Bangalore: Former president A.P.J. Abdul Kalam Wednesday hoped an Indian astronaut would walk on the Moon in 2025 and on Mars by 2035.
“I believe an Indian astronaut will walk on the Moon in 2025 and on Mars by 2035. The Indian space agency should attempt to put an Indian on Moon and Mars between 2025 and 2035,” Kalam said at a function here.
Releasing a book titled “All About Rockets”, authored by advisor to the state-run Indian Space Research Organisation (ISRO) S.K. Das, Kalam said Indian space scientists should innovate cutting-edge technologies to reduce the cost of access to space to $2,000 per kg from the current $20,000 per kg.
“Low cost access to space is the way forward. The challenge for the Indian space scientists is to reduce the launch cost to $2,000 per kg from $20,000 per kg currently by using nanotechnology and reusable single-engine stage launches,” Kalam told ISRO chairman K. Radhakrishnan and directors of the space agency’s various space centres who were present on the occasion.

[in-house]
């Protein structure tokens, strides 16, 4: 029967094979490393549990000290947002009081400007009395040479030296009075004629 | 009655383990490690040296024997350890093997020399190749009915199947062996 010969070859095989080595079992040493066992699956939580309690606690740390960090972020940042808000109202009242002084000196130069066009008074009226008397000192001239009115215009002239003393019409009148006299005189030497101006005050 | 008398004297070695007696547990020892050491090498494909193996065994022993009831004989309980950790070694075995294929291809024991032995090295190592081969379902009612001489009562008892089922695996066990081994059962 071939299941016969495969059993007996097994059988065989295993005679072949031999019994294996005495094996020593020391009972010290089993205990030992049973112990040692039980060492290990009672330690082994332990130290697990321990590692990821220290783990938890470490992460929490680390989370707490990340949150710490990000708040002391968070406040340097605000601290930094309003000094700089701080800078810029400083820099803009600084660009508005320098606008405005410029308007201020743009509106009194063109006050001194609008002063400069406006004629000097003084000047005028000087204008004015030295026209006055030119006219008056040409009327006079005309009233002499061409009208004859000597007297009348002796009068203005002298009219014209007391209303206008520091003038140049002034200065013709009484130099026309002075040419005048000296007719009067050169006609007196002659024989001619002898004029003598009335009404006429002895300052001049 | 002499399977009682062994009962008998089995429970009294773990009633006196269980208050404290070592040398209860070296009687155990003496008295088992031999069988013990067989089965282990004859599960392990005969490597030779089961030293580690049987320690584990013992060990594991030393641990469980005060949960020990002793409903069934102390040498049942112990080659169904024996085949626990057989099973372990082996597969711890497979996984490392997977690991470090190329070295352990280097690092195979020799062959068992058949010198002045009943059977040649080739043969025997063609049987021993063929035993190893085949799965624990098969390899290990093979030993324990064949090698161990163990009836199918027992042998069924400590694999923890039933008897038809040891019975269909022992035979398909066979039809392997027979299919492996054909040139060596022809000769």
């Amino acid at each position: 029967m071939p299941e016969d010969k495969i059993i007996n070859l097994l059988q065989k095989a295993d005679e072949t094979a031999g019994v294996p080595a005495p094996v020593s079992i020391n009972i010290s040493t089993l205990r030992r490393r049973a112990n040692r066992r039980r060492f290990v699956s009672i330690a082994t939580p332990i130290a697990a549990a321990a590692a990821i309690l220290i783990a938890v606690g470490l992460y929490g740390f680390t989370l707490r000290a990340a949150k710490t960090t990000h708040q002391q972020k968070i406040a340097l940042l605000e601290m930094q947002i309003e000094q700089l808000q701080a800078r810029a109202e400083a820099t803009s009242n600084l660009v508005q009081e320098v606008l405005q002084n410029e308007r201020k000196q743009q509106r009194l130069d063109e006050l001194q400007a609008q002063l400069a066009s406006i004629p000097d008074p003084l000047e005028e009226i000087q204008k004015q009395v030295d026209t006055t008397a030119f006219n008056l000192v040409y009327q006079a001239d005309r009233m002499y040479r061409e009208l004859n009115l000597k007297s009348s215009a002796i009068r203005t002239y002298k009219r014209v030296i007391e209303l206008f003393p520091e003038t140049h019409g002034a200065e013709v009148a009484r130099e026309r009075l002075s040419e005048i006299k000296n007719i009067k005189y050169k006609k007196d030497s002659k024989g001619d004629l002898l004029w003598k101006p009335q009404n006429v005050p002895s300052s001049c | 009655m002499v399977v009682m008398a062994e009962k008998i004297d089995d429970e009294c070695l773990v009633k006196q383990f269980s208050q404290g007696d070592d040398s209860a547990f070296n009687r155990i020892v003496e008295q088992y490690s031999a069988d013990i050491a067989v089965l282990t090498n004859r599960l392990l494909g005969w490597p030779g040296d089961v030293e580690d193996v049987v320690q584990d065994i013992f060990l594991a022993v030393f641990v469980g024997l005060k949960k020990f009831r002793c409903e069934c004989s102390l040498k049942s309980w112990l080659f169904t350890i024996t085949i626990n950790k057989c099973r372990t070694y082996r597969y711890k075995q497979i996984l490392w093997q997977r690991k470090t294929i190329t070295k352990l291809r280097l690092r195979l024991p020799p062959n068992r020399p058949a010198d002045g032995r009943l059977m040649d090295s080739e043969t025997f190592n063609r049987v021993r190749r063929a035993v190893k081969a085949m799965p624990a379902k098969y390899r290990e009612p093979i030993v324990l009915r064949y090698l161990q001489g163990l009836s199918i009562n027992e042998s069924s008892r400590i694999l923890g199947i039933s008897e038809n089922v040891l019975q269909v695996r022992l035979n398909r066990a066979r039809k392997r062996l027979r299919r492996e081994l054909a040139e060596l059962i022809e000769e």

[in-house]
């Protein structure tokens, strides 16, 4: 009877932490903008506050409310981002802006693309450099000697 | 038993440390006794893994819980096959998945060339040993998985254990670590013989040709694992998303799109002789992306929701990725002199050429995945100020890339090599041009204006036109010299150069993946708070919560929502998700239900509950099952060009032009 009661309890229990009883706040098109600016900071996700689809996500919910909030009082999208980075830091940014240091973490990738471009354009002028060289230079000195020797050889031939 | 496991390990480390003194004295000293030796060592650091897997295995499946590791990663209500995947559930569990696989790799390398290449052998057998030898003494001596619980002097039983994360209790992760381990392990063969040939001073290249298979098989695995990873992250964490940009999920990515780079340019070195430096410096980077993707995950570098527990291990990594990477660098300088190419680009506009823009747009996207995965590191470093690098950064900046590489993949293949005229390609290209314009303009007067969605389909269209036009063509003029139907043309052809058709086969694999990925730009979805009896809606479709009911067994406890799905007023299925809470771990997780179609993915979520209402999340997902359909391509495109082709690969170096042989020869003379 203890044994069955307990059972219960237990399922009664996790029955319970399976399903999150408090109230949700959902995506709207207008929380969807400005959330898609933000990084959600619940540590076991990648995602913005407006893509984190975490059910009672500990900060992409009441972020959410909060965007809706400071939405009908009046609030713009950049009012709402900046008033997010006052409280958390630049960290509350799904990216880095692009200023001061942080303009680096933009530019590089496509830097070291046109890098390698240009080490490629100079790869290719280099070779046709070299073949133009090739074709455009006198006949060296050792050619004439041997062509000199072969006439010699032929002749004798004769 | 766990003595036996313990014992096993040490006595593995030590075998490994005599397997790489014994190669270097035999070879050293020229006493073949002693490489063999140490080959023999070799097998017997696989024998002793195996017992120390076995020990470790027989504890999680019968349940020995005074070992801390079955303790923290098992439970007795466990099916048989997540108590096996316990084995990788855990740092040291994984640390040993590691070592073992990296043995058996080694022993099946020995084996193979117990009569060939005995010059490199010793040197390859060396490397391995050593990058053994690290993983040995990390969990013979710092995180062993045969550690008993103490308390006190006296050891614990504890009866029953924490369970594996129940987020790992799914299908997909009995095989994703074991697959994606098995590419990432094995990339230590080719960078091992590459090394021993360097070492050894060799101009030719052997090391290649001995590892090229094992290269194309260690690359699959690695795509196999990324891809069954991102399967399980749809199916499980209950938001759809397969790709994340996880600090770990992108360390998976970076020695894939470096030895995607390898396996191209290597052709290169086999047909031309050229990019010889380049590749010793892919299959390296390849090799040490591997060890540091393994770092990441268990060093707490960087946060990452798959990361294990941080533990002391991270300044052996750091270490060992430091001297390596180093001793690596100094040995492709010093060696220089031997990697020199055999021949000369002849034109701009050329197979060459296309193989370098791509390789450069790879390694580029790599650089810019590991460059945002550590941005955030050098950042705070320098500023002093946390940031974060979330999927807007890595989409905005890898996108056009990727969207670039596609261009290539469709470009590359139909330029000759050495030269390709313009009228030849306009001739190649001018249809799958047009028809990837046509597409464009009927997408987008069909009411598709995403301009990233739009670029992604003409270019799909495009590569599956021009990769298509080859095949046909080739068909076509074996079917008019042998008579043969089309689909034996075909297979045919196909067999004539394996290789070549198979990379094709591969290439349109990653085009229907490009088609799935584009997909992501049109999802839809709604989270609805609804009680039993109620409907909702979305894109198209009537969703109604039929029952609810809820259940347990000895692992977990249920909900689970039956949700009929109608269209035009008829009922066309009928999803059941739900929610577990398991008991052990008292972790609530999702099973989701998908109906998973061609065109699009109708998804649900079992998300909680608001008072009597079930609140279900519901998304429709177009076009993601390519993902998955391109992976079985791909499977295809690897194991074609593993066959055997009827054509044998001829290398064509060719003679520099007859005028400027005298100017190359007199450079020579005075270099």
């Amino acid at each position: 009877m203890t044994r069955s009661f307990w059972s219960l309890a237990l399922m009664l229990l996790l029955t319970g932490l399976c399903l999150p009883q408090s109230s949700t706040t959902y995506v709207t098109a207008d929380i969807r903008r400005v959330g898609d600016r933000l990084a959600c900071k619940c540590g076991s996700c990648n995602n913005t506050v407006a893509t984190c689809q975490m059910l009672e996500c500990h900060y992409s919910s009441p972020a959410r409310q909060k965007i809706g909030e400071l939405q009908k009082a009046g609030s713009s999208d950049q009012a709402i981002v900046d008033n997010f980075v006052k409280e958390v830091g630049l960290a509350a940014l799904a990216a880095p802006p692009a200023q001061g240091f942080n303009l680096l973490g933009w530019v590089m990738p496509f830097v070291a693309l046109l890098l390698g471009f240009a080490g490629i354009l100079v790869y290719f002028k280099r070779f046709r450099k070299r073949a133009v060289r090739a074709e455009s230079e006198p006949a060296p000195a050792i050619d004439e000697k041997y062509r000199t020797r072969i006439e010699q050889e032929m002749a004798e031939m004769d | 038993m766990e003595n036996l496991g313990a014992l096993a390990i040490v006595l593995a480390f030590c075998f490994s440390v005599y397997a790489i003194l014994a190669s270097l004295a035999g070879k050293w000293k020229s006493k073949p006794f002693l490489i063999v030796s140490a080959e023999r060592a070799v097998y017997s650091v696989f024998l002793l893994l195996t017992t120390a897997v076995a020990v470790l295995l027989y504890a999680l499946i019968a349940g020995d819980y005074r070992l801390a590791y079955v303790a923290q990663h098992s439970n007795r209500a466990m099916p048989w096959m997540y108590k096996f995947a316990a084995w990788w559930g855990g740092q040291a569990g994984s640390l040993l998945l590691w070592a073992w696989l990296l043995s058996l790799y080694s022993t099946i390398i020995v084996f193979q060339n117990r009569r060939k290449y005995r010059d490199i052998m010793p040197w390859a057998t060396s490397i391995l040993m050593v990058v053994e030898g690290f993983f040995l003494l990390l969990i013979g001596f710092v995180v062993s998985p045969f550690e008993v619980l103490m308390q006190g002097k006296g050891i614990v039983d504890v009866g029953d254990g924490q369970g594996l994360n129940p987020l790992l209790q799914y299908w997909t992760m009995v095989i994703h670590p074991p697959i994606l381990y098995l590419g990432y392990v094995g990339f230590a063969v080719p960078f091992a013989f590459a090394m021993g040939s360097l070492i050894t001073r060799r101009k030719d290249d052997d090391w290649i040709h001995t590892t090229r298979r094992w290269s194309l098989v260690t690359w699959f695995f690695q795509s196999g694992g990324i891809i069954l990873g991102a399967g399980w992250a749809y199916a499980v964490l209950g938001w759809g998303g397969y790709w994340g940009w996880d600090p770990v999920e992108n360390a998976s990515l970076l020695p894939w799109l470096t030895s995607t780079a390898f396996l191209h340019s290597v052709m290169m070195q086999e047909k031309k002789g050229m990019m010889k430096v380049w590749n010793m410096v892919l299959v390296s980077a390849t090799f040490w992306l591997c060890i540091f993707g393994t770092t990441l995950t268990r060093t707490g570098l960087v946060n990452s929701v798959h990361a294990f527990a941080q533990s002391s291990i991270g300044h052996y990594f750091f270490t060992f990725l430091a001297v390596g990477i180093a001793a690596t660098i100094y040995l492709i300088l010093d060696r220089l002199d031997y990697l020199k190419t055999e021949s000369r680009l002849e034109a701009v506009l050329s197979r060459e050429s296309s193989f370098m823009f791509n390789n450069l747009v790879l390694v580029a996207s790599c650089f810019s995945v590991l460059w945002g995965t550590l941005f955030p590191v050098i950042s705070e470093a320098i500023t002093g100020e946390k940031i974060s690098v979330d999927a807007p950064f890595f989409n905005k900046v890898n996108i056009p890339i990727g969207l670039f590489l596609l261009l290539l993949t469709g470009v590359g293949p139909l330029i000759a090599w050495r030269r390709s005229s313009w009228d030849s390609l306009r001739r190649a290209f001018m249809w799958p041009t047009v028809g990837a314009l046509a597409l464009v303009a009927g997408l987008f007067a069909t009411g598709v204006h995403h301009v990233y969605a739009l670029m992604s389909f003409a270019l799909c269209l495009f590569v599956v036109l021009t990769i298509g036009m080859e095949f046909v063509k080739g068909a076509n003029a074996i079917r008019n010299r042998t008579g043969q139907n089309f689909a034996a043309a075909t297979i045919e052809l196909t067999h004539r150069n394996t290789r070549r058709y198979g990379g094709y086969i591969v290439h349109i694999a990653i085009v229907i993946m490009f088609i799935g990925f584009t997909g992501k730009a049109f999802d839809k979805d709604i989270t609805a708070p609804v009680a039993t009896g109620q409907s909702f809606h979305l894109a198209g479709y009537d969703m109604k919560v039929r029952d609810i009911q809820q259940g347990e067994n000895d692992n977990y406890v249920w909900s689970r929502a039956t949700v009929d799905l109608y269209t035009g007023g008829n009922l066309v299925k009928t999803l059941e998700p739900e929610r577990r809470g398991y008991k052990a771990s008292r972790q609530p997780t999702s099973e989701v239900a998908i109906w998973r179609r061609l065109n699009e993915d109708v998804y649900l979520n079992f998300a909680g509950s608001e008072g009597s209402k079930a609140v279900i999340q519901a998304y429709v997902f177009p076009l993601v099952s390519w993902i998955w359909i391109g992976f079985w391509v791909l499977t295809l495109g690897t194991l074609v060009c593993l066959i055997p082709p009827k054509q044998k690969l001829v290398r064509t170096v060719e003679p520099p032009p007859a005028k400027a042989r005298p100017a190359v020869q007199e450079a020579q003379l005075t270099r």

Recalling his long association with the space agency and his involvement in the failures and successful launches of the first satellite launch vehicle (SLV) and the subsequent polar satellite launch vehicles (PSLVs), Kalam said space was another destination for man’s quest for renewable energy.
“One of the spin-offs I foresee from space technology is to innovate a low-cost energy solution. We are already using solar energy to power satellites to orbit around the Earth and run its various payloads (instruments). We need to innovate a solution to transfer the solar-generated energy to earth and store it in the form of power cells or batteries that can be used as renewable energy,” Kalam pointed out.
Regretting that India has been a laggard in achieving breakthroughs in rocket launches, building satellites or supercomputers, Kalam said the country should overcome the status of being a “fourth or fifth nation syndrome” to becoming the first country in cracking space technology and ICT (information and communication technology) through innovation and research.
“After every successful launch of a rocket or satellite, India is ranked as the fourth or fifth nation in the world to have achieved success or breakthrough in space technology. It is time for us to overcome the fourth or fifth nation syndrome and be the first among equals if we have to become a superpower. We can do it,” Kalam added.